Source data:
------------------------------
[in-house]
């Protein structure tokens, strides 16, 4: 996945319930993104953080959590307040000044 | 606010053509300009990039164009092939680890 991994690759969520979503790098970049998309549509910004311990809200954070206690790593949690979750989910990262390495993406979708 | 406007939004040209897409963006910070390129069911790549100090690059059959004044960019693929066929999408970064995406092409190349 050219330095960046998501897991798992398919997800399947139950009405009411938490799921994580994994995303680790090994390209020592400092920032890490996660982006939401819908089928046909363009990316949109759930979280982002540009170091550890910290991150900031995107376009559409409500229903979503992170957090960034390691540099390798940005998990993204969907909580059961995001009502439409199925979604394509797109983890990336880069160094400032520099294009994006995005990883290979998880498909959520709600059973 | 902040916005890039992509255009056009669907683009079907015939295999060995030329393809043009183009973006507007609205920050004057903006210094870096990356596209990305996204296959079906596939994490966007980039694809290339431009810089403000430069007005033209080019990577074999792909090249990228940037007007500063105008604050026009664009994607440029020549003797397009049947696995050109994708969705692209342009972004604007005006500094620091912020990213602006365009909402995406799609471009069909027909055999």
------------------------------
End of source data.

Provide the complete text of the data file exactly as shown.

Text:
[in-house]
């Protein structure tokens, strides 16, 4: 996945319930993104953080959590307040000044 | 606010053509300009990039164009092939680890 991994690759969520979503790098970049998309549509910004311990809200954070206690790593949690979750989910990262390495993406979708 | 406007939004040209897409963006910070390129069911790549100090690059059959004044960019693929066929999408970064995406092409190349 050219330095960046998501897991798992398919997800399947139950009405009411938490799921994580994994995303680790090994390209020592400092920032890490996660982006939401819908089928046909363009990316949109759930979280982002540009170091550890910290991150900031995107376009559409409500229903979503992170957090960034390691540099390798940005998990993204969907909580059961995001009502439409199925979604394509797109983890990336880069160094400032520099294009994006995005990883290979998880498909959520709600059973 | 902040916005890039992509255009056009669907683009079907015939295999060995030329393809043009183009973006507007609205920050004057903006210094870096990356596209990305996204296959079906596939994490966007980039694809290339431009810089403000430069007005033209080019990577074999792909090249990228940037007007500063105008604050026009664009994607440029020549003797397009049947696995050109994708969705692209342009972004604007005006500094620091912020990213602006365009909402995406799609471009069909027909055999």